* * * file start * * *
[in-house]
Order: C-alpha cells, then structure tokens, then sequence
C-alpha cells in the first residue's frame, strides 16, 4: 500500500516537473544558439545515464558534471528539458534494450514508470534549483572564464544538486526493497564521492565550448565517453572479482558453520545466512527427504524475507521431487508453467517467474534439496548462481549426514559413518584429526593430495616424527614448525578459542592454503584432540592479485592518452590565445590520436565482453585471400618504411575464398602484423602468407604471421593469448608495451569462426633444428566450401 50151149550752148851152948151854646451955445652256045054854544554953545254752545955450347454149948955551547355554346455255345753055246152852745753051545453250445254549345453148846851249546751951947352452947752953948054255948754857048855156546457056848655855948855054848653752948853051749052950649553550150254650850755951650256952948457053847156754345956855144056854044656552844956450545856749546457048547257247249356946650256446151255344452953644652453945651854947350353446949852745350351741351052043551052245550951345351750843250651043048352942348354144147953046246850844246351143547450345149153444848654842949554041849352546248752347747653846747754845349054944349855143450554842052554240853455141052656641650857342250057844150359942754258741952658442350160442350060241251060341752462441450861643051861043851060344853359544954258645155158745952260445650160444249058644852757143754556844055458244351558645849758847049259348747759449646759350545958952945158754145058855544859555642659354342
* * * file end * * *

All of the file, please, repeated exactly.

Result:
[in-house]
Order: C-alpha cells, then structure tokens, then sequence
C-alpha cells in the first residue's frame, strides 16, 4: 500500500516537473544558439545515464558534471528539458534494450514508470534549483572564464544538486526493497564521492565550448565517453572479482558453520545466512527427504524475507521431487508453467517467474534439496548462481549426514559413518584429526593430495616424527614448525578459542592454503584432540592479485592518452590565445590520436565482453585471400618504411575464398602484423602468407604471421593469448608495451569462426633444428566450401 50151149550752148851152948151854646451955445652256045054854544554953545254752545955450347454149948955551547355554346455255345753055246152852745753051545453250445254549345453148846851249546751951947352452947752953948054255948754857048855156546457056848655855948855054848653752948853051749052950649553550150254650850755951650256952948457053847156754345956855144056854044656552844956450545856749546457048547257247249356946650256446151255344452953644652453945651854947350353446949852745350351741351052043551052245550951345351750843250651043048352942348354144147953046246850844246351143547450345149153444848654842949554041849352546248752347747653846747754845349054944349855143450554842052554240853455141052656641650857342250057844150359942754258741952658442350160442350060241251060341752462441450861643051861043851060344853359544954258645155158745952260445650160444249058644852757143754556844055458244351558645849758847049259348747759449646759350545958952945158754145058855544859555642659354342